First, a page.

EU ‘not in the mood’ to renegotiate Brexit withdrawal agreement, says Guy Verhofstadt

Written by Martin Banks on 3 December 2018 in News
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Belgian MEP describes those who voted to leave the EU as “stupid”.

Photo credit: European Parliament AudioVisual


Verhofstadt’s comments come ahead of a week of debates in the UK’s House of Commons on the Brexit Withdrawal deal reached by the UK and EU.

A vote on the deal will be held in the UK parliament on 11 December.

Speaking ahead of the debate and vote, Verhofstadt, who chairs the European Parliament’s Brexit Steering Group, described those who had voted to quit as “stupid”, adding that he had “no idea” how British MPs will vote.


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The Belgian deputy said in a TV interview that he also does not know what will happen if UK parliamentarians reject the deal.

He said, “It is a good deal, both for the UK and EU but I cannot predict what will happen if the vote is rejected.

“I can say though that we are not in the mood to start all over again. These negotiations lasted over two years. Some people may want to reopen the talks but that is not in the interest of the EU27.”

He favours an association agreement with the UK if UK deputies approves the deal, saying, “This will be good but the UK must accept the four principles of the EU before that can happen.”

He said the current impasse is a “mess” adding, “We have been busy with Brexit for over two years when the EU should be getting on with other important business like Trump’s protectionism, migration, climate change and trade.”

"We are not in the mood to start all over again. These negotiations lasted over two years. Some people may want to reopen the talks but that is not in the interest of the EU27” Guy Verhofstadt MEP

He said the “one positive” to come out of Brexit was the support for the EU from many EU citizens which, he said, is higher than ever.

Negotiations with the EU on the Brexit deal would have to be reopened if Article 50 was extended to hold a second Brexit referendum, Prime Minister Theresa May said on Thursday.

She told the House of Commons Liaison Select Committee, “What is clear is that any extension to Article 50… reopens the negotiations, reopens the deal.

“And at that point the deal can go, frankly, in any direction,” adding that a second referendum would bring “a period of more uncertainty and more division.”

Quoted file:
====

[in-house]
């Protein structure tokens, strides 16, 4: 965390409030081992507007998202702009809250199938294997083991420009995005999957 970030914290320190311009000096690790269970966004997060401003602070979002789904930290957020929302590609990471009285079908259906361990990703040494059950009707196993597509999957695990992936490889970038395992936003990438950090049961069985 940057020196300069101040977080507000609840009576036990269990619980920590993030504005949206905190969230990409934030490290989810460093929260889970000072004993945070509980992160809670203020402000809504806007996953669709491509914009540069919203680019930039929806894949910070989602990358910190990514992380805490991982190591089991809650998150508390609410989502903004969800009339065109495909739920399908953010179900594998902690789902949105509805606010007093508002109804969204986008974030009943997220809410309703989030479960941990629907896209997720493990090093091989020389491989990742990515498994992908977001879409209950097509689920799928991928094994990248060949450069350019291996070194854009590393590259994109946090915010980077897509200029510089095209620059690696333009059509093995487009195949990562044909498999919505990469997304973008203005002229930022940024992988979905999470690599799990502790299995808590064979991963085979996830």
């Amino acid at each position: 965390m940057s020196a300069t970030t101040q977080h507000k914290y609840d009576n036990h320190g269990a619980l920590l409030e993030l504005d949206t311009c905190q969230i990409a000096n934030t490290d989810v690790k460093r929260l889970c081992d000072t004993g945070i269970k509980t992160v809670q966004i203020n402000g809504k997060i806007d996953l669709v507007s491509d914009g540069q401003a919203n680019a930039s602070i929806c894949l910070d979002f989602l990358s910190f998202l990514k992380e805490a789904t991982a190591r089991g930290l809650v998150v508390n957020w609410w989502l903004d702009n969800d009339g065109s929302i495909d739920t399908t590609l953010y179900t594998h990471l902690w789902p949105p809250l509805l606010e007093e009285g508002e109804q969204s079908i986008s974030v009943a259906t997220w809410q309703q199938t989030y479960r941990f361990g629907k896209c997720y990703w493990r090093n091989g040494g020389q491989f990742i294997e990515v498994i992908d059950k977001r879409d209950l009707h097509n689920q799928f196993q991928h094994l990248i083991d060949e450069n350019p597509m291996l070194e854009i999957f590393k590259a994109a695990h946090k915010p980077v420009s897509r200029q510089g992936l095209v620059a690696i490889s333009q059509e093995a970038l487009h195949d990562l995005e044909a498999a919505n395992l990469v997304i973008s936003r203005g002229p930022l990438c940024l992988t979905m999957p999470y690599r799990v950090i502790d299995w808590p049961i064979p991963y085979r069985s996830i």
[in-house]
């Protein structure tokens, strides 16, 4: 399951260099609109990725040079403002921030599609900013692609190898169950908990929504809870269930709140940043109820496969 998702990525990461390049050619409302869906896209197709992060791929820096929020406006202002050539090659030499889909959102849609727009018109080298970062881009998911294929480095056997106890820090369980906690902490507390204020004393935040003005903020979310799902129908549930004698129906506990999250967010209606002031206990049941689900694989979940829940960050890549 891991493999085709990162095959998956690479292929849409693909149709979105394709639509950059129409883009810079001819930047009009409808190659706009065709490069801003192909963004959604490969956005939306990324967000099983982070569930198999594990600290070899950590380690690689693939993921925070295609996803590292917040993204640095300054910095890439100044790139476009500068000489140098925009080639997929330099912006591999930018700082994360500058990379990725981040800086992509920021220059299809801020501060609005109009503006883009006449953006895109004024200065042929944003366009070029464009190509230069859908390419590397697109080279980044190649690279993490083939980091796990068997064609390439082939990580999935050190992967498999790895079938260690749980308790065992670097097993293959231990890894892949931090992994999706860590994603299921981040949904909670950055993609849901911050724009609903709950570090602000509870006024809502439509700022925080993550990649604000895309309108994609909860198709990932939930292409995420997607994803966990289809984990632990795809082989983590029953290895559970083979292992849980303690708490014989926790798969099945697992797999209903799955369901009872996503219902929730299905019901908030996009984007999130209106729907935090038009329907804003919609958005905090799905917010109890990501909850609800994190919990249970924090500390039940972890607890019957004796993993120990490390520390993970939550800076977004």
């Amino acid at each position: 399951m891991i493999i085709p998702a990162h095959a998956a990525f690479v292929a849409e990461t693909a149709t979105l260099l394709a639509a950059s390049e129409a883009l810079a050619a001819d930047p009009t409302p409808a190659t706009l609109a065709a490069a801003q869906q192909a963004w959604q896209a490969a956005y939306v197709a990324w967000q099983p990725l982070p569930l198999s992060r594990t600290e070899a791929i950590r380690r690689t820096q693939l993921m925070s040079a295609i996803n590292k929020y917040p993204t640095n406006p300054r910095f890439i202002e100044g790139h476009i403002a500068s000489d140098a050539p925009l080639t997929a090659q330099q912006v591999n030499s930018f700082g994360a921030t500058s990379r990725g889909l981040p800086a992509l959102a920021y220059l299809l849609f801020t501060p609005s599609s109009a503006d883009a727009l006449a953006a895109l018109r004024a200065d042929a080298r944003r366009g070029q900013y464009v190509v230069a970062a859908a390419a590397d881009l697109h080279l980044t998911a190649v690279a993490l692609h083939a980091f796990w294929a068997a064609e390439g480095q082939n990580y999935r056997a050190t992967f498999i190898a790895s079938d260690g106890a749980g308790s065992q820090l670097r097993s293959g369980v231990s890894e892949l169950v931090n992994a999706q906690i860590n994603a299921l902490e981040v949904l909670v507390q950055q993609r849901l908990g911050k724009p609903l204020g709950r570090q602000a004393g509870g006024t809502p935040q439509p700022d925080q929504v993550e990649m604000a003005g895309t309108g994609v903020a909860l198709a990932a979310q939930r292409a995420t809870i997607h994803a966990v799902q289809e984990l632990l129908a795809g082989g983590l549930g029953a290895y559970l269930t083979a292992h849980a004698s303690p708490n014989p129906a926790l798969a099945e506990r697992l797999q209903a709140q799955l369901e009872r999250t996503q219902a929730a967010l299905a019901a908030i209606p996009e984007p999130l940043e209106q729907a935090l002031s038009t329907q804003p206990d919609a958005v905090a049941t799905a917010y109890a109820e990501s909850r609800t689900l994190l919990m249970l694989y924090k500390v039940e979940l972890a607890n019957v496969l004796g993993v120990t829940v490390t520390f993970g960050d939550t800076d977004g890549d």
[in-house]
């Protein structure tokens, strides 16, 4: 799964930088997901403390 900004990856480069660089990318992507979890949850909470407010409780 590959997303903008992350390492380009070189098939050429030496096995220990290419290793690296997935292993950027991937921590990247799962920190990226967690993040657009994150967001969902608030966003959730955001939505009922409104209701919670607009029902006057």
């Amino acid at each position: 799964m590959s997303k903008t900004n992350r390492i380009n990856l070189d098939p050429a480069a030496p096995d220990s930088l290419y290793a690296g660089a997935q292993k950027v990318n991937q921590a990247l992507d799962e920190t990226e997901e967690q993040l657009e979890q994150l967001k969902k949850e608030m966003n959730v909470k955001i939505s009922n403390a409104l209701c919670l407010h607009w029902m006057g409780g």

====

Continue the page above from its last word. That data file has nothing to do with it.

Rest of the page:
May also did not reject the possibility of a No Deal scenario if the UK Parliament votes down the deal, saying, “The timetable is such that actually some people would need to take some practical steps in relation to No Deal if the parliament were to vote down the deal on the 11th of December.”

EU leaders may be prepared to offer a three-month extension to Article 50 to avoid a No Deal Brexit. The extension would only be offered after Parliament had reached a conclusion on the form of Brexit it would support.

“Given the difficult circumstances of this negotiation, and given the extreme complexity of all the subjects related to the UK’s withdrawal, the deal that is on the table is the only and the best deal possible" EU Brexit chief negotiator Michel Barnier

May has reaffirmed her rejection of a Norway-style Brexit agreement as a way to gain Labour support for an exit deal. She said, “What you see in the political declaration is what would be a deal for the United Kingdom that is not Norway, it is not Canada, it is a more ambitious free trade agreement than Canada, and it ends free movement – which Norway doesn’t do.” She also claimed that Labour opposition to the backstop risks a No Deal scenario.

Meanwhile, the European Parliament debated the UK’s withdrawal from the EU with EU Brexit chief negotiator Michel Barnier.

Commenting on the conclusions of 25 November summit, where heads of state or government backed the negotiated withdrawal agreement and the political declaration regarding future relations with the UK, members of the European Parliament’s Brexit Steering Group underlined the “gravity” of the moment.

The withdrawal agreement is the “only and best deal possible taking into account the UK government’s red lines and EU founding principles: integrity of the single market, indivisibility of the four freedoms and the autonomy of the EU’s decision-making” stressed Verhofstadt.

Barnier said, “It is now the time for ratification by the UK, the European Parliament and the Council. Leaving the EU cannot be business as usual, there is no added value to this negotiation”, but the agreement reached allows for an orderly withdrawal.

Barnier told members, “Given the difficult circumstances of this negotiation, and given the extreme complexity of all the subjects related to the UK’s withdrawal, the deal that is on the table – the draft Withdrawal Agreement and the Political Declaration – this deal is the only and the best deal possible.”

About the author

Martin Banks is a senior reporter at The Parliament Magazine

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